On-the-spot yoga fixes that ease tension fast.
It’s happened to all of us: a bad night’s sleep, hours behind the wheel, deadline pressure at work—and then a stiff neck or shoulder pain that won’t go away! To the rescue: Yoga! Just check with your doctor before trying them, especially if you have a neck or shoulder injury.
Carol Krucoff, 59, knows firsthand how healing yoga can be. As a young journalist at the Washington Post, she developed chronic neck pain and headaches from working long hours at a computer. Coincidentally, she began taking yoga once a week to counter job stress and the inflexibility that came with running.
“I had been taking yoga for four to six months when I noticed it had relieved my neck pain, and I was no longer getting headaches,” says Carol, now a yoga therapist who designs programs for folks with health challenges at Duke Integrative Medicine, Duke University Health System in Durham, NC. She began straightening her posture at her computer and wearing a headset, despite teasing from colleagues. “Yoga taught me that it wasn’t just what I did on the mat but what I took into daily life that was powerful.”
Her students have learned yoga’s power as well. Susana Biswas, 72, who was in Carol’s first class at Duke, suffered chronic neck and shoulder pain, the result of heavy lifting she did as a nurse. “Her yoga class helped immediately, and the pain gradually disappeared,” says Susana.
Starting here, Carol shares four yoga moves to relieve everyday causes of neck and shoulder pain—right on the spot!
Stuck at the computer?
Try this: Seated backbend
Sitting tall, bring your hands to your thighs, elbows tucked. Inhale, lift your chest, squeeze your shoulder blades together and tilt your head up a few inches (don’t drop your head far back), keeping your neck long. Take a few easy breaths, then release.
Why it works: “A seated backbend reverses the tendency to round forward at your desk by taking your spine in the opposite direction,” notes Carol. “When you hold your head—which weighs about as much as a bowling ball!—forward all day, your neck and shoulders get tired.”
Wake up with a neck kink?
Try this: Easy head rocking
Lie on your back, head on the mattress, knees bent, arms by your sides. Rock your head slowly to your right shoulder and back to center, then to your left shoulder and back to center. Keep lips together but teeth apart, taking relaxed breaths. Repeat several times.
Why it works: This restores normal movement by safely releasing muscle tension, says Carol.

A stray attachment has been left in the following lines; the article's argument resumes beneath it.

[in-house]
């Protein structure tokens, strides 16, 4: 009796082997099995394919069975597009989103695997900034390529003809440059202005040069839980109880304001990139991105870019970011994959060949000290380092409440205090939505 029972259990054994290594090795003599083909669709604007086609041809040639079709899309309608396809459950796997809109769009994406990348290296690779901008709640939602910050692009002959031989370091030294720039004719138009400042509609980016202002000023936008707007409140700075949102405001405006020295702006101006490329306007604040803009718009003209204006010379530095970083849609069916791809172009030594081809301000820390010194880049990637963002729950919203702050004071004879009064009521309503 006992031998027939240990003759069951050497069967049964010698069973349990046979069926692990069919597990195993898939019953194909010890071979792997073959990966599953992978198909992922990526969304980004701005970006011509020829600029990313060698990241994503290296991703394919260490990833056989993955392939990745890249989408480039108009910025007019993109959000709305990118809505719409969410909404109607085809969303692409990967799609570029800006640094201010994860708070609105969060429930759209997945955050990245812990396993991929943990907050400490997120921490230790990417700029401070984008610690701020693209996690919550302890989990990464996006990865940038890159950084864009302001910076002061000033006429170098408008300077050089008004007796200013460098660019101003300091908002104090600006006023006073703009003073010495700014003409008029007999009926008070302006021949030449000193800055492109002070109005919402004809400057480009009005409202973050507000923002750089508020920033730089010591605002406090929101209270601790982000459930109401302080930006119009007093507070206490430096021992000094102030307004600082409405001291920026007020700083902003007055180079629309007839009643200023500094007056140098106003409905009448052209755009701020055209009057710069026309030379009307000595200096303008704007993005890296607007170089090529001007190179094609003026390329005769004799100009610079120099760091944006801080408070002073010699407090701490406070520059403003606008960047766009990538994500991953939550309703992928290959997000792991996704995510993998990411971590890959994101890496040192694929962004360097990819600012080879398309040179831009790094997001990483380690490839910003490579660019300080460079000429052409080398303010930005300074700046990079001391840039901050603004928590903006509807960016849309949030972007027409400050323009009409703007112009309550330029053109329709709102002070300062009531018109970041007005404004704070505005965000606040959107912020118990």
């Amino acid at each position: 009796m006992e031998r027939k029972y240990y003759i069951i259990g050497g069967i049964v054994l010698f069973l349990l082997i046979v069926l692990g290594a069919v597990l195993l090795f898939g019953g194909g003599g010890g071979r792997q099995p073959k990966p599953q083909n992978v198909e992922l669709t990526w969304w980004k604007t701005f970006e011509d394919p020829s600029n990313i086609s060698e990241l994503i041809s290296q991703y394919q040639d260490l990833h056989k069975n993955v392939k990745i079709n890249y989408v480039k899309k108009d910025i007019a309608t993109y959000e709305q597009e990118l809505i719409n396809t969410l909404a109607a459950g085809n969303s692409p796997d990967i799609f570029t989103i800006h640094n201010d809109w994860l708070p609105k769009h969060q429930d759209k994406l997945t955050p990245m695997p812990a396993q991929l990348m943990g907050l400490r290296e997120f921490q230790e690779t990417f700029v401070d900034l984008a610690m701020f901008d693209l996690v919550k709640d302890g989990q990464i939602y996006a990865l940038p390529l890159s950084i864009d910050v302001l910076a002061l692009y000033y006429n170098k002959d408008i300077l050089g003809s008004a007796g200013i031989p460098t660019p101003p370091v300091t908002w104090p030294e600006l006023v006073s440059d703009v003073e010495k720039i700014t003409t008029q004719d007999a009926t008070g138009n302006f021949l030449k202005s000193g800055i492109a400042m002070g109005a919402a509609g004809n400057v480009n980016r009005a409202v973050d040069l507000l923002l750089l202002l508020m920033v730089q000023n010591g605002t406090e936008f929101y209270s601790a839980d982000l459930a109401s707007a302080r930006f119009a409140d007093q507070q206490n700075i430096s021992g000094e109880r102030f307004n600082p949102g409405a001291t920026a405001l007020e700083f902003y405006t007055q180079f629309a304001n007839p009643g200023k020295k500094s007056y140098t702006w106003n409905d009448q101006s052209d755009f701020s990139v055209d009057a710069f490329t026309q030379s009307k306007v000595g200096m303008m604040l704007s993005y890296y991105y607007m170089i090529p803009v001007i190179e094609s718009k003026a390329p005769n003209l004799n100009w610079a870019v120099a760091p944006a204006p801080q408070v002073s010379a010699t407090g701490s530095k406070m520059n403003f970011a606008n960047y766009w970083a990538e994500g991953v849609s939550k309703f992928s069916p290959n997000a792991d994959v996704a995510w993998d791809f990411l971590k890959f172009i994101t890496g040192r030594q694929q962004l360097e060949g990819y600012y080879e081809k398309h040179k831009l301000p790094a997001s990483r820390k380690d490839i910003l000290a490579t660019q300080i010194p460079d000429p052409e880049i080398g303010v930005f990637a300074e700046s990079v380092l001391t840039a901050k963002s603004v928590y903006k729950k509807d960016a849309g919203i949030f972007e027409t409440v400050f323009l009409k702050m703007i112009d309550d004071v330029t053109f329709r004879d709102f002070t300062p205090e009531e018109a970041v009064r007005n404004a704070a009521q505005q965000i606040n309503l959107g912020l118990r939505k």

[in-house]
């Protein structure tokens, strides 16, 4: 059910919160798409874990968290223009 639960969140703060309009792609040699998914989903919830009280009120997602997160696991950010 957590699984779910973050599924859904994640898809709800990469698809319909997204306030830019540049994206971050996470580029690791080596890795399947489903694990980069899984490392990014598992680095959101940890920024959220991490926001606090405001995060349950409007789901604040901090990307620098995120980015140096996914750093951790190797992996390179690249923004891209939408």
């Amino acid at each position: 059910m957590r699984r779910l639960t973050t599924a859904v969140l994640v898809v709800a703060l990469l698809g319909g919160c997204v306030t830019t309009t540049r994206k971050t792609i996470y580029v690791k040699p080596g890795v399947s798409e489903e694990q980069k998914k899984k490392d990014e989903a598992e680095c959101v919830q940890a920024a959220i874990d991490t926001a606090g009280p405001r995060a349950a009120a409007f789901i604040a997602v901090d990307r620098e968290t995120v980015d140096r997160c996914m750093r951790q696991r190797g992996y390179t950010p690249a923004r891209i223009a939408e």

Stiff from gardening or housework?
Try this: Supported backbend
Put soft music on, if you like. Get a rolled-up blanket, sofa cushion or exercise ball. Lie back with your sacrum, or base of your spine, against the cushion bottom. Ease yourself back, feet on the floor, knees up, arms by your sides. Relax for five minutes.
Why it works: “You are taking muscles that are used to going one way—forward—and asking them to go another way,” says Carol. This relieves tightness due to overuse.
Try this: Shoulder shrugs
These are great to do at stoplights. Inhale and bring your shoulders up to your ears. Exhale with a loud “hah,” dropping your shoulders. Do three to five times, moving with your breath.
Why it works:“This engages the muscles of the shoulders and then releases them, teaching you to let go of excess tension,” Carol says.
Carol’s tips for a happy neck and shoulders
Straighten up. “Avoid having your head forward,” says Carol. “If someone is looking at you from the side, your ear should be over your shoulder, your shoulder over your hip. That lets your skeleton do the work instead of the neck muscles.”
Lips together, teeth apart. “We tend to walk around with our teeth clenched, which leads to neck pain,” she notes. “So, practice this reminder mantra: lips together, teeth apart.”
Keep moving. “You need to have a strong overall body to support your head.” She suggests walking when you’re on the phone, taking desk breaks at least hourly and always climbing
Position your sleep. “Sleep on your back or side,” recommends Carol. “Sleeping on your stomach throws your neck and back out of alignment. Use a down pillow, which conforms to your shape.”